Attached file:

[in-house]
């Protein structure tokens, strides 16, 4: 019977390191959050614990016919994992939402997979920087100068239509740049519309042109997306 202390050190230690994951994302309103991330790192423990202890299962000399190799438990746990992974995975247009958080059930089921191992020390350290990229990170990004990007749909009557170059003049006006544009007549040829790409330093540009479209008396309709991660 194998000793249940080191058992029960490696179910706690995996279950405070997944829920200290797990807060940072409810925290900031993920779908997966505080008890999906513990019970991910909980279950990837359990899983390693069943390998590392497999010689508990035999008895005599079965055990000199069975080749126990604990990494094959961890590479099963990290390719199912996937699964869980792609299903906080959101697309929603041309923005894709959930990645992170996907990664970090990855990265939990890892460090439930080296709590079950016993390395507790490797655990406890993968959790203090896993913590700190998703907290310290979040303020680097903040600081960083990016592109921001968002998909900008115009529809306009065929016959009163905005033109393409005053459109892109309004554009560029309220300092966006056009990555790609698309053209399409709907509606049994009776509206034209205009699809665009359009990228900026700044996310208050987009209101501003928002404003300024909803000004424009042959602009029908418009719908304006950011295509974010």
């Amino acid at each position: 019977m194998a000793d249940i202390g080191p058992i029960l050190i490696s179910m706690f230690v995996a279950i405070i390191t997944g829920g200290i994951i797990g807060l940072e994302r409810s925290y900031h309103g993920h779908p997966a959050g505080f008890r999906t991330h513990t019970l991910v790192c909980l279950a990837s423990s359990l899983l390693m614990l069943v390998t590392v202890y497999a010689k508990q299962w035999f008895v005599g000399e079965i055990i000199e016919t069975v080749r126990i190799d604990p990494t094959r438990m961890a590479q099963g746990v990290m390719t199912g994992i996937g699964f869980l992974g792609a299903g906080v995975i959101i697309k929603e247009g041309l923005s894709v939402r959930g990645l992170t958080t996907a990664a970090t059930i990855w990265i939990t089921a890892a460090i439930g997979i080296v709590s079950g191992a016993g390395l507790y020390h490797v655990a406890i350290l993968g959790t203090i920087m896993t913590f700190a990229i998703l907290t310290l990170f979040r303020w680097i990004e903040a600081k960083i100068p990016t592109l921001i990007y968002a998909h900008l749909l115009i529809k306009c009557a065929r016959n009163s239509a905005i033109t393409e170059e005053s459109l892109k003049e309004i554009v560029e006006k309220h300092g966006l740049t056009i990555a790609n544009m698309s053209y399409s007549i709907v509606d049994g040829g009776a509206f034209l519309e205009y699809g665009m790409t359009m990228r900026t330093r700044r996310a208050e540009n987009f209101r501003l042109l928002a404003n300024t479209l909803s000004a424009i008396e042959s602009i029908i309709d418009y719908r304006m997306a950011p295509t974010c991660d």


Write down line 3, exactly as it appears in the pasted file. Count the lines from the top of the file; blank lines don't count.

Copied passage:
């Amino acid at each position: 019977m194998a000793d249940i202390g080191p058992i029960l050190i490696s179910m706690f230690v995996a279950i405070i390191t997944g829920g200290i994951i797990g807060l940072e994302r409810s925290y900031h309103g993920h779908p997966a959050g505080f008890r999906t991330h513990t019970l991910v790192c909980l279950a990837s423990s359990l899983l390693m614990l069943v390998t590392v202890y497999a010689k508990q299962w035999f008895v005599g000399e079965i055990i000199e016919t069975v080749r126990i190799d604990p990494t094959r438990m961890a590479q099963g746990v990290m390719t199912g994992i996937g699964f869980l992974g792609a299903g906080v995975i959101i697309k929603e247009g041309l923005s894709v939402r959930g990645l992170t958080t996907a990664a970090t059930i990855w990265i939990t089921a890892a460090i439930g997979i080296v709590s079950g191992a016993g390395l507790y020390h490797v655990a406890i350290l993968g959790t203090i920087m896993t913590f700190a990229i998703l907290t310290l990170f979040r303020w680097i990004e903040a600081k960083i100068p990016t592109l921001i990007y968002a998909h900008l749909l115009i529809k306009c009557a065929r016959n009163s239509a905005i033109t393409e170059e005053s459109l892109k003049e309004i554009v560029e006006k309220h300092g966006l740049t056009i990555a790609n544009m698309s053209y399409s007549i709907v509606d049994g040829g009776a509206f034209l519309e205009y699809g665009m790409t359009m990228r900026t330093r700044r996310a208050e540009n987009f209101r501003l042109l928002a404003n300024t479209l909803s000004a424009i008396e042959s602009i029908i309709d418009y719908r304006m997306a950011p295509t974010c991660d």